Much of this week’s media focus has centred on Jon Platt’s Supreme Court case, regarding the fine levied against him for taking his children out of school during term-time. Mr Platt was ultimately unsuccessful with this case, with the court’s judgment being led by Lady Hale, stating “…unauthorised absences have a disruptive effect, not only on the education of the individual child, but also on the work of other pupils, and of their teachers…”. Lady Hale’s sentiments were echoed in the recent case of BC v EF, heard at the High Court by His Honour Judge Rogers. The case concerned two children, aged 2 and 4 and the dispute between their parents as to whether the children should be immunised or not.
The mother’s case was that the eldest child has been partly vaccinated in the past and suffered some adverse reaction as a result. The youngest child had not been vaccinated at all. The mother argued that the children would benefit from “herd immunity” in any case. The children’s father took the view that immunisation carried a small risk, but the potential health benefits for the children and society made that risk acceptable.
In BC v EF, whilst acknowledging that every case is fact specific (section 45 and 48), the court followed the guidance of the paediatrician’s report, suggesting that the wider health benefits of society should be considered and as such, it was in the best interests of the children for them to be immunised.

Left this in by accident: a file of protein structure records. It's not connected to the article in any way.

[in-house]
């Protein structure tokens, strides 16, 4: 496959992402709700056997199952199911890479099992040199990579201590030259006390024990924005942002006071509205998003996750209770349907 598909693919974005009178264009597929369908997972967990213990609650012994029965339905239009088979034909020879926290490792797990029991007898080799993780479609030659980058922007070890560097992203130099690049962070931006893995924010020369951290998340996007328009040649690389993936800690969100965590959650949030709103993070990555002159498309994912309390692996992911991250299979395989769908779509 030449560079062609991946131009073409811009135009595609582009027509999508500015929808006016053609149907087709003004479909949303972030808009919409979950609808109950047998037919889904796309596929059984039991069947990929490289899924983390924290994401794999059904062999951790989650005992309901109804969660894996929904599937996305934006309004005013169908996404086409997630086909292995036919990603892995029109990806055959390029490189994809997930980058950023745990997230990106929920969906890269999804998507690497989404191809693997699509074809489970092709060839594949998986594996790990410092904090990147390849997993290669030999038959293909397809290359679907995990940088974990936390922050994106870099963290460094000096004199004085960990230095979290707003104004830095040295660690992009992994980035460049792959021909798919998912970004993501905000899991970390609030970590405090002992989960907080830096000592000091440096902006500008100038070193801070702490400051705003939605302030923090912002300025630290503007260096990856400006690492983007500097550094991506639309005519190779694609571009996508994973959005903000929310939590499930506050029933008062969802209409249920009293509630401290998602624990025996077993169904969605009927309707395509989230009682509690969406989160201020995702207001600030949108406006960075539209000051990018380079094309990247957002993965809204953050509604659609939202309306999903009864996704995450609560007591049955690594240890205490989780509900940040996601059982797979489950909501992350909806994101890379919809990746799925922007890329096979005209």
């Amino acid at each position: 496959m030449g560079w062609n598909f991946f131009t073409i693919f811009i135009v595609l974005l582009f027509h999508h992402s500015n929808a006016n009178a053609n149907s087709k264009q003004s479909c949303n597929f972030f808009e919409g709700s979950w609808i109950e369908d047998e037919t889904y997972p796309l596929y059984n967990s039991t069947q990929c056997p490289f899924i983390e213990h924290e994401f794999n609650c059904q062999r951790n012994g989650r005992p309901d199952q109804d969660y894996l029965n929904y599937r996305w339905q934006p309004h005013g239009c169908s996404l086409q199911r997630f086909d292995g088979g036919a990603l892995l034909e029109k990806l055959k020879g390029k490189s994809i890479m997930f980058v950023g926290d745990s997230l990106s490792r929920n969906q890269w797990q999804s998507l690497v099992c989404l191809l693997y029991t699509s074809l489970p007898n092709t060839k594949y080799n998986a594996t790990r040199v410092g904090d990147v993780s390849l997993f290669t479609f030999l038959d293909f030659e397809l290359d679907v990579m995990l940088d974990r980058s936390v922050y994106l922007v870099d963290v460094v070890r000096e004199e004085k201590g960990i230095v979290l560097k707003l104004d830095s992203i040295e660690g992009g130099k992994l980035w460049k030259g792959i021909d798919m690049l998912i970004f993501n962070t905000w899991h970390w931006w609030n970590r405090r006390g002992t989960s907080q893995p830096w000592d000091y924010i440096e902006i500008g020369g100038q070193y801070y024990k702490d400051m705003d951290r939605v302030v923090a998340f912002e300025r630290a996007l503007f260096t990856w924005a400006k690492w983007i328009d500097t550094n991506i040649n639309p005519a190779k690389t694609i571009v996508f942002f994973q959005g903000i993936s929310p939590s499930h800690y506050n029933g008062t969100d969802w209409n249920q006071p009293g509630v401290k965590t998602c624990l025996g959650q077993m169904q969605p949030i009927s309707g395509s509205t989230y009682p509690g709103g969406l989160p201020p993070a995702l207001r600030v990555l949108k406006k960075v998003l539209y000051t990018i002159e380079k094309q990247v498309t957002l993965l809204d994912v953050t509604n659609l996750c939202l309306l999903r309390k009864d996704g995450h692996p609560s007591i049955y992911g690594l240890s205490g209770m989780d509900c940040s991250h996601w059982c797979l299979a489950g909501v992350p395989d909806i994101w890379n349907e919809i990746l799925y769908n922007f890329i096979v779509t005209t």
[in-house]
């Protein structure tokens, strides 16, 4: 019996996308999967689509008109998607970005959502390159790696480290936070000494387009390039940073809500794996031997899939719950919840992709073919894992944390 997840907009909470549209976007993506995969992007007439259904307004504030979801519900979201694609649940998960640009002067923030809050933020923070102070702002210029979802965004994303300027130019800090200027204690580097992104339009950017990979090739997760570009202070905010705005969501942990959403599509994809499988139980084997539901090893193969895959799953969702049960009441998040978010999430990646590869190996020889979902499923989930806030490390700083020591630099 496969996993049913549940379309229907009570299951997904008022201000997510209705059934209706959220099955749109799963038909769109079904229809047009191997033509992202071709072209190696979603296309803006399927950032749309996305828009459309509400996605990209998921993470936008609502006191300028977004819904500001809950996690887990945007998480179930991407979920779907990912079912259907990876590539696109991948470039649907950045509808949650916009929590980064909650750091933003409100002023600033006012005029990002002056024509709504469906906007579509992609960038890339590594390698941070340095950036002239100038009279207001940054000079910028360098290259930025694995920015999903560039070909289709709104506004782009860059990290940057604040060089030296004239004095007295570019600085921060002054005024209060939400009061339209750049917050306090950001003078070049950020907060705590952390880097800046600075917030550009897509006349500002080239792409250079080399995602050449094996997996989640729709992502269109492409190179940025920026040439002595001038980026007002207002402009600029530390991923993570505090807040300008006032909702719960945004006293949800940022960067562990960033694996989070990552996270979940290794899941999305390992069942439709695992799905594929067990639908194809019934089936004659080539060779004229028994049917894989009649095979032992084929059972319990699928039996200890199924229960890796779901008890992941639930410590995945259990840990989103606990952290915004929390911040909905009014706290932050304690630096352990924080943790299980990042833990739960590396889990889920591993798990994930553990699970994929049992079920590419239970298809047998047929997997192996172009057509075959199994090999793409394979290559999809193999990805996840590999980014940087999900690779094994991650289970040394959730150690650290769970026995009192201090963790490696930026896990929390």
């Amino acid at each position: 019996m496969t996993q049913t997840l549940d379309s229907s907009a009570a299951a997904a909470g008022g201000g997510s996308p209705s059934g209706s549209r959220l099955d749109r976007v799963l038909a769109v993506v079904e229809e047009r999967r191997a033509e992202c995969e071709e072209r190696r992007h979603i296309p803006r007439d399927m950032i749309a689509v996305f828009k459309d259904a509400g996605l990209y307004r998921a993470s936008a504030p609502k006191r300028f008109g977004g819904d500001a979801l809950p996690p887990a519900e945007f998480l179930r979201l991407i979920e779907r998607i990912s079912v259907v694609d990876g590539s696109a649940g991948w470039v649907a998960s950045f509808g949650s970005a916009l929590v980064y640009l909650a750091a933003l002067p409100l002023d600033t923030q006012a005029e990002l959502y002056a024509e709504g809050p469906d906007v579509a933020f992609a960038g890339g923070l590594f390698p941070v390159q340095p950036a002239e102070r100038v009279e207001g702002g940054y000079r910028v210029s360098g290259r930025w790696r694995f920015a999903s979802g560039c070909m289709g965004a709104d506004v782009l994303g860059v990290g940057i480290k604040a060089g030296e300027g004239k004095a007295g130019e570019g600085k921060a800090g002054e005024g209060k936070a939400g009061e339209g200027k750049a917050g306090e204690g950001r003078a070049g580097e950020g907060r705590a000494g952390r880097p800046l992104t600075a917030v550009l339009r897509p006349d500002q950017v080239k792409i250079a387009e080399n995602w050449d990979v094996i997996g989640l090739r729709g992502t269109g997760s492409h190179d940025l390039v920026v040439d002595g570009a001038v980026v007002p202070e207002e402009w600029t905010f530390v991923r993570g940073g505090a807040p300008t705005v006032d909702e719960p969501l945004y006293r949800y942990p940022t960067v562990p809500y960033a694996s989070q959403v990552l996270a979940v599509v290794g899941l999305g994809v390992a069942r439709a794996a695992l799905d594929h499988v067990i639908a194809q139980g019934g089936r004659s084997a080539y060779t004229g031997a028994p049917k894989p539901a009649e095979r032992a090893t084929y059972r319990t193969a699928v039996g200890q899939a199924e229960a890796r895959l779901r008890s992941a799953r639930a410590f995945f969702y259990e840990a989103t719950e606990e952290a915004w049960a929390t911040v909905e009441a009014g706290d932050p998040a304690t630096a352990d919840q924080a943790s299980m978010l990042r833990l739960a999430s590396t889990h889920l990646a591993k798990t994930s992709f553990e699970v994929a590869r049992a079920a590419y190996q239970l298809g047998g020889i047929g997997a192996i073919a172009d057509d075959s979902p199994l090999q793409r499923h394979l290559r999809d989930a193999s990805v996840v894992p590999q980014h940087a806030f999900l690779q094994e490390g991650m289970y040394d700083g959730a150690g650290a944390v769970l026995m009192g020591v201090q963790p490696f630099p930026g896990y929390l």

What can be taken from the BC v EF case, together with Jon Platt’s long legal battle, is that whilst being driven to observe the welfare of any individual child affected by litigation, the court will also give consideration to the wider implications on society. In Jon Platt’s claim, the court focused on how the wider school cohort would be disrupted by a small percentage of children being unnecessarily absent any any one time. In BC, the court considered how the “herd immunity” would not be effective if widespread immunisation did not occur (section 68). Although all cases are fact specific, the spectre of wider society’s views on a given issues should never be forgotten.
If you would like to discuss issues relating to your children, contact one of our expert family solicitors today on 01234 88977 or 0207 177 9777 for a free consultation. Serving London, Bedford and the surrounding villages, our lawyers can help you with all your family law matters.